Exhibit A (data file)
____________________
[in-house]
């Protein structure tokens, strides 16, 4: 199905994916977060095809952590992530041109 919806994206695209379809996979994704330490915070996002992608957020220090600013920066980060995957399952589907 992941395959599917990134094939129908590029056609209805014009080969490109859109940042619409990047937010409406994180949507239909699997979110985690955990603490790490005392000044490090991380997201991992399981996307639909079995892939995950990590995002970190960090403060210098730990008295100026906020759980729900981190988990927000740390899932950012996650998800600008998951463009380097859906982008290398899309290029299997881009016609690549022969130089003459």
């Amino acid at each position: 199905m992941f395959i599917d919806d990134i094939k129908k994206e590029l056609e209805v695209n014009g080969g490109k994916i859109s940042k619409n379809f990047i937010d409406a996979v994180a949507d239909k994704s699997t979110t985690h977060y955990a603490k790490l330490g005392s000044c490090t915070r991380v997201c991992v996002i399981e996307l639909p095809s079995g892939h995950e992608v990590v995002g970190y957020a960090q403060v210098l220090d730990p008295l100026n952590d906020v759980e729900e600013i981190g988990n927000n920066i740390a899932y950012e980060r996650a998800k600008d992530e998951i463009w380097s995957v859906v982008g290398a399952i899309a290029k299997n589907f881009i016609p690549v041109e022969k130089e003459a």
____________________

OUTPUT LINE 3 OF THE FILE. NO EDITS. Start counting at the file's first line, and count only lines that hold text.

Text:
């Amino acid at each position: 199905m992941f395959i599917d919806d990134i094939k129908k994206e590029l056609e209805v695209n014009g080969g490109k994916i859109s940042k619409n379809f990047i937010d409406a996979v994180a949507d239909k994704s699997t979110t985690h977060y955990a603490k790490l330490g005392s000044c490090t915070r991380v997201c991992v996002i399981e996307l639909p095809s079995g892939h995950e992608v990590v995002g970190y957020a960090q403060v210098l220090d730990p008295l100026n952590d906020v759980e729900e600013i981190g988990n927000n920066i740390a899932y950012e980060r996650a998800k600008d992530e998951i463009w380097s995957v859906v982008g290398a399952i899309a290029k299997n589907f881009i016609p690549v041109e022969k130089e003459a």